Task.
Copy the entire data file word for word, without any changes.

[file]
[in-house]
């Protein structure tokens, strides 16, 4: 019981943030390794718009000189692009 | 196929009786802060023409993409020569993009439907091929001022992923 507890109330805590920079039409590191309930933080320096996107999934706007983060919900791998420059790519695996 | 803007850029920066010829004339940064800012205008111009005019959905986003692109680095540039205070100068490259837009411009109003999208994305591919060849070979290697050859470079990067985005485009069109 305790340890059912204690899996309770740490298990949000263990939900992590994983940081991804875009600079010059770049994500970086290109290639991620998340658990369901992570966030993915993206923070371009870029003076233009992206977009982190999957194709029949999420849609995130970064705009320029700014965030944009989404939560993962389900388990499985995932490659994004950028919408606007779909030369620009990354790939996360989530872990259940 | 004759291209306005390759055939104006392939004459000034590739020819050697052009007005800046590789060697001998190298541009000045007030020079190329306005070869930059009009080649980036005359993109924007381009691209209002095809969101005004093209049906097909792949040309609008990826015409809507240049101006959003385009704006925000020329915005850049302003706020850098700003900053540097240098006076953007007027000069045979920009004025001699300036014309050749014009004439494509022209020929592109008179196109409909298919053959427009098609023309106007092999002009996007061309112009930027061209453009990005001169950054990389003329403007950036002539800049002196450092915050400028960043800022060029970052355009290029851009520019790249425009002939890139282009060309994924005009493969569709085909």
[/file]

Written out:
[in-house]
């Protein structure tokens, strides 16, 4: 019981943030390794718009000189692009 | 196929009786802060023409993409020569993009439907091929001022992923 507890109330805590920079039409590191309930933080320096996107999934706007983060919900791998420059790519695996 | 803007850029920066010829004339940064800012205008111009005019959905986003692109680095540039205070100068490259837009411009109003999208994305591919060849070979290697050859470079990067985005485009069109 305790340890059912204690899996309770740490298990949000263990939900992590994983940081991804875009600079010059770049994500970086290109290639991620998340658990369901992570966030993915993206923070371009870029003076233009992206977009982190999957194709029949999420849609995130970064705009320029700014965030944009989404939560993962389900388990499985995932490659994004950028919408606007779909030369620009990354790939996360989530872990259940 | 004759291209306005390759055939104006392939004459000034590739020819050697052009007005800046590789060697001998190298541009000045007030020079190329306005070869930059009009080649980036005359993109924007381009691209209002095809969101005004093209049906097909792949040309609008990826015409809507240049101006959003385009704006925000020329915005850049302003706020850098700003900053540097240098006076953007007027000069045979920009004025001699300036014309050749014009004439494509022209020929592109008179196109409909298919053959427009098609023309106007092999002009996007061309112009930027061209453009990005001169950054990389003329403007950036002539800049002196450092915050400028960043800022060029970052355009290029851009520019790249425009002939890139282009060309994924005009493969569709085909």